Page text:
The Hatridges were main witnesses in the case against Kelly J. Polatis, a businessman acquitted of a marijuana distribution charge by a federal jury last month.
Shortly after Polatis’ acquittal, he was indicted on a charge of using interstate commerce for the commission of murder for hire and tampering with a witness. He’s also suspected of plotting to kill an assistant U.S. attorney working the case.
New court documents say the Hatridges live in fear of Polatis and have taken extra precaution “in living arrangements, travel and association, believing (and we submit knowing) that Mr. Polatis had the ability to punish or seek retribution…,” according to a sentencing memorandum filed May 6. “..From the outset, Mr. Hatridge was fully aware and fully concerned about the dangerousness of Mr. Polatis and expressed his concern over his personal safety to debriefers on more than one occasion.”
Polatis, 40, (left) recently was transferred from the Bonner County Jail to Utah, where he was arraigned Friday, according to federal court records. He’s represented by noted Las Vegas litigator Gavin Grasso, whose past clients include reputed gangsters and former football great O.J. Simpson.
Polatis and the Hatridges were arrested November 2008 after Idaho State Police seized hundreds of marijuana plants from a Post Falls home owned by the Hatridges, owners of American Mortgage Solutions in Rathdrum.
The Hatridges pleaded guilty to conspiracy to manufacture marijuana in August 2009. They told jurors last month that Polatis was the mastermind of the grow operation and approached them about using their rental properties after learning that Charles Hatridge “had limited hydroponic growing experience” and was growing tomato plants at his mortgage office, according to a court documents.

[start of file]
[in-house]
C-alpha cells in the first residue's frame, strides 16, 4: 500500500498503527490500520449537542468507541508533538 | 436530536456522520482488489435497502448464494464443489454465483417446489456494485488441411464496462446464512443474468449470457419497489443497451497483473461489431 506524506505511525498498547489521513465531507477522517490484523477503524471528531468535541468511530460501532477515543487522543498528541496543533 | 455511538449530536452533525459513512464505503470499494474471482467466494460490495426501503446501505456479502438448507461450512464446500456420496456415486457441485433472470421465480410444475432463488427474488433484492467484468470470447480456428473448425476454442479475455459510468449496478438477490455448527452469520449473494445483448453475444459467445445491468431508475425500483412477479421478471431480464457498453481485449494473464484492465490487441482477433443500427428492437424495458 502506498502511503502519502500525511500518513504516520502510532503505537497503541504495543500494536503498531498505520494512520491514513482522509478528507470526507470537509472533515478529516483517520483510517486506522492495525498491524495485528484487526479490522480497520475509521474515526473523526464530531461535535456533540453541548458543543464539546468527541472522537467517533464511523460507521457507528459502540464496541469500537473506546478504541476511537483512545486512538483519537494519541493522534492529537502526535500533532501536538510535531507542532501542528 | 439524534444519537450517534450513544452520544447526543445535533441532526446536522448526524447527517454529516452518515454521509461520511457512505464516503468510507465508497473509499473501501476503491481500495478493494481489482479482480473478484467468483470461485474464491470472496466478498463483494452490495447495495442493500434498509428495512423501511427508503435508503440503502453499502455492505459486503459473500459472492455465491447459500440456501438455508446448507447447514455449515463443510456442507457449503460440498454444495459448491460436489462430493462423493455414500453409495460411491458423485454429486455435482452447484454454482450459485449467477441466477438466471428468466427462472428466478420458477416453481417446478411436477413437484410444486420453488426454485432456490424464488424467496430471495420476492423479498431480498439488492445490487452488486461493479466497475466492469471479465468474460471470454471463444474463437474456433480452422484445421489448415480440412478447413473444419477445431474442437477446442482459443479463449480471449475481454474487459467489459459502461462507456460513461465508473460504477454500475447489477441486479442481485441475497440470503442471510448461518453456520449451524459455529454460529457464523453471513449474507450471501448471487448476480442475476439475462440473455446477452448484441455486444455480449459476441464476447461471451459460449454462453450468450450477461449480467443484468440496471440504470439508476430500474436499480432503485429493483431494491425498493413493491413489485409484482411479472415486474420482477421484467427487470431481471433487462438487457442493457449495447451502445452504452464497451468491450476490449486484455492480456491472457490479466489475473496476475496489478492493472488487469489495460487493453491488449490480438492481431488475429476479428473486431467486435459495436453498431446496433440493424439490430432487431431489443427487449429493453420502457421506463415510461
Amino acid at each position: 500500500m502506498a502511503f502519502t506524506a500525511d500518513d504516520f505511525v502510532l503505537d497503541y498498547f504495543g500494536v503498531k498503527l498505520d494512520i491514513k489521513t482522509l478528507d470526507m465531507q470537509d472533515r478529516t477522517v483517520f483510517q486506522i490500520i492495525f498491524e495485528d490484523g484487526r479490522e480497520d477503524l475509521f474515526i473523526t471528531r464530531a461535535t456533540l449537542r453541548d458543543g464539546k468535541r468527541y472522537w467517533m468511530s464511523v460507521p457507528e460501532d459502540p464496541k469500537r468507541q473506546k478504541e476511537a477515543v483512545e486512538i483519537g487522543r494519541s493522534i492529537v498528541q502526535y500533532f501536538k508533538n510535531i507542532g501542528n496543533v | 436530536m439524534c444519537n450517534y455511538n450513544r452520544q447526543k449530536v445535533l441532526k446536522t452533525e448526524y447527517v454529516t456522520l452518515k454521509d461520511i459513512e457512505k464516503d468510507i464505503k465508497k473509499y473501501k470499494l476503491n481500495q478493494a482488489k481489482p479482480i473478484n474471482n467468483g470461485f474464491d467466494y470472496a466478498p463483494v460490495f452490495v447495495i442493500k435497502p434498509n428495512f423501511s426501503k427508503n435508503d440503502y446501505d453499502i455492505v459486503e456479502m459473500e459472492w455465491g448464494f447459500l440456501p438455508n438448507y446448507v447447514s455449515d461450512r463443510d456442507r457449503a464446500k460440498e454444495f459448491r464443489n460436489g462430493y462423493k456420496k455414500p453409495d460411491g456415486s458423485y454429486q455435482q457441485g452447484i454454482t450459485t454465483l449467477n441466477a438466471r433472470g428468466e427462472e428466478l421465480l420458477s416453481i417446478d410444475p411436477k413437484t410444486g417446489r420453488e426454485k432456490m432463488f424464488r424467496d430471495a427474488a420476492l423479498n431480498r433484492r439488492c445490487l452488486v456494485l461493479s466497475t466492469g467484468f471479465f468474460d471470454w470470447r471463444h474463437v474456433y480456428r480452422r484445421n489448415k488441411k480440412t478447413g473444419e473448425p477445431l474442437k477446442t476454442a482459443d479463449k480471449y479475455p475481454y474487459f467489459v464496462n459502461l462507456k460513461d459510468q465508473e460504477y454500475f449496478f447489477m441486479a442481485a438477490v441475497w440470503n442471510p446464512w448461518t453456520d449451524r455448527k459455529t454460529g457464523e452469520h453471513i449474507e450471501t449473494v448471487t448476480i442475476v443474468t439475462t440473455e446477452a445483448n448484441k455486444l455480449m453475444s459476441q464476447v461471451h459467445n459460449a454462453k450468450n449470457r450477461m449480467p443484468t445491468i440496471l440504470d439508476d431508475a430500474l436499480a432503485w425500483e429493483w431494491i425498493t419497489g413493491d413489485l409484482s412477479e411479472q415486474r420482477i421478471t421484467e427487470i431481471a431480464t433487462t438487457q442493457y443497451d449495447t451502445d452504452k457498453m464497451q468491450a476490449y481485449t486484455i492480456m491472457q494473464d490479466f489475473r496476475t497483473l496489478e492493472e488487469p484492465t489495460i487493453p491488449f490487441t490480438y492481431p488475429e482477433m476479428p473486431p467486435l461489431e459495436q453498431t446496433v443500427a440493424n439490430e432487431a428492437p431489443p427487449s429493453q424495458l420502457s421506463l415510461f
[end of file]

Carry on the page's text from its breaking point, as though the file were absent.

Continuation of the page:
The couple, married since 1981, started the mortgage company in 2006, two years after they moved to Idaho.
They now own Highlands Upholstery, which opened in December 2008, and have returned to their religious roots as Jehovah’s Witnesses, documents say.
A Las Vegas developer acquitted by a federal jury in a North Idaho marijuana distribution case remains jailed without bail, now accused of conspiring to kill the prosecution’s key witnesses, including a Post Falls couple who testified against him.
Kelly J. Polatis, (left) who worked with the company still fighting Kootenai County’s rejection of the proposed Chateau de Loire lakeside development, waived extradition Wednesday to Utah, where he’s been charged in U.S. District Court with using interstate commerce for the commission of murder for hire.
He’s also suspected of plotting to kill a federal prosecutor in an investigation his lawyer says was triggered by a nanny whose son was a government informant.
On Thursday, Chataeu marketing director Melody Jones said Polatis is long removed from the project.
“When we all saw what kind of person he was we got rid of him,” Jones said.
Polatis, 40, was arrested with Karrie Hatridge (right), Charlie Hatridge (left) and Ryan C. Jackson in November 2008 after Idaho State Police seized hundreds of marijuana plants from a Post Falls home owned by the Hatridges, who operated American Mortgage Solutions in Rathdrum.
A fourth defendant, Ryan C. Jackson, pleaded guilty last summer to misprision of a felony and is on three years probation.
Jackson (right), whose brother is a Kootenai County sheriff’s deputy, tended to the marijuana for two weeks “receiving neither money nor money in return,” according to a sentencing memorandum prepared by his lawyer. “His main offense was one of not reporting the criminal activity to the authorities,” according to a sentencing memorandum prepared by his lawyer last summer.
Polatis was charged in the murder plot through a sealed complaint filed on Friday, the same day a federal jury acquitted him of marijuana charges that carried a five-year minimum prison term.
His defense lawyer, noted Las Vegas litigator Gabriel Grasso, is suspicious over the timing of the new charges.
“That might tell you something: They don’t like to lose,” said Grasso, whose past clients have included reputed gangsters and former football great O.J. Simpson. “It’s a humbling thing to be faced with the might of the federal government and actually come out on top. Defense attorneys call it ‘walking on the moon.’”
Read the rest of my story: Developer accused of murder plot